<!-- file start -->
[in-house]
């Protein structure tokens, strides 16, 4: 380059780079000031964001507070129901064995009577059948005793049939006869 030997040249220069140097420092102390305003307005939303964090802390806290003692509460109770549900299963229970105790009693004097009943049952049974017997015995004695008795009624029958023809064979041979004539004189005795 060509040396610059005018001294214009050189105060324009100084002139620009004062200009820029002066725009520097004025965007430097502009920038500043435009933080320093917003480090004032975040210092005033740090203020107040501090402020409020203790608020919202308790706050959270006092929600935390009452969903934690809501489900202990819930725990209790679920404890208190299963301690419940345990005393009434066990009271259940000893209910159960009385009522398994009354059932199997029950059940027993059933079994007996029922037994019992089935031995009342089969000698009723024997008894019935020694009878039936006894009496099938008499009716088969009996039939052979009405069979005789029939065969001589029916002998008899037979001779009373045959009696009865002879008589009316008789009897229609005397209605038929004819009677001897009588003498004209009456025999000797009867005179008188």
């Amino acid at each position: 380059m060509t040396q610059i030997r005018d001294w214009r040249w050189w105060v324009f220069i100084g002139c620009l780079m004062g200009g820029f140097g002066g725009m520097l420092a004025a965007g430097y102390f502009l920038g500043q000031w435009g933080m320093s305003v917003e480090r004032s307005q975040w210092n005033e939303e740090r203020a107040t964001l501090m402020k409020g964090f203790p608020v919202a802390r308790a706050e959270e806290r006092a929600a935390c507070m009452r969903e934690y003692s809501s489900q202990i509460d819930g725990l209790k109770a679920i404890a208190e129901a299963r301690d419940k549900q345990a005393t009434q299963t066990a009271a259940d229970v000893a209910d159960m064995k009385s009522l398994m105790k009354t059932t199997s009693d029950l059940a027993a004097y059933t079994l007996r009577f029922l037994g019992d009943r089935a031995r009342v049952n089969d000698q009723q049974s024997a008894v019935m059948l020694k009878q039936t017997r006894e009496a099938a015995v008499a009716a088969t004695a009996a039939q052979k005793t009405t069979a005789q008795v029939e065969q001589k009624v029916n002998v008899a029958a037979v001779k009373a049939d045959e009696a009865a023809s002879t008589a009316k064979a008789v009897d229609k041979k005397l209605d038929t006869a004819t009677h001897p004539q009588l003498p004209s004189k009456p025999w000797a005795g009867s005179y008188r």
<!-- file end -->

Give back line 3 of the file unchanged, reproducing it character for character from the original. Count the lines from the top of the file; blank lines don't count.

């Amino acid at each position: 380059m060509t040396q610059i030997r005018d001294w214009r040249w050189w105060v324009f220069i100084g002139c620009l780079m004062g200009g820029f140097g002066g725009m520097l420092a004025a965007g430097y102390f502009l920038g500043q000031w435009g933080m320093s305003v917003e480090r004032s307005q975040w210092n005033e939303e740090r203020a107040t964001l501090m402020k409020g964090f203790p608020v919202a802390r308790a706050e959270e806290r006092a929600a935390c507070m009452r969903e934690y003692s809501s489900q202990i509460d819930g725990l209790k109770a679920i404890a208190e129901a299963r301690d419940k549900q345990a005393t009434q299963t066990a009271a259940d229970v000893a209910d159960m064995k009385s009522l398994m105790k009354t059932t199997s009693d029950l059940a027993a004097y059933t079994l007996r009577f029922l037994g019992d009943r089935a031995r009342v049952n089969d000698q009723q049974s024997a008894v019935m059948l020694k009878q039936t017997r006894e009496a099938a015995v008499a009716a088969t004695a009996a039939q052979k005793t009405t069979a005789q008795v029939e065969q001589k009624v029916n002998v008899a029958a037979v001779k009373a049939d045959e009696a009865a023809s002879t008589a009316k064979a008789v009897d229609k041979k005397l209605d038929t006869a004819t009677h001897p004539q009588l003498p004209s004189k009456p025999w000797a005795g009867s005179y008188r």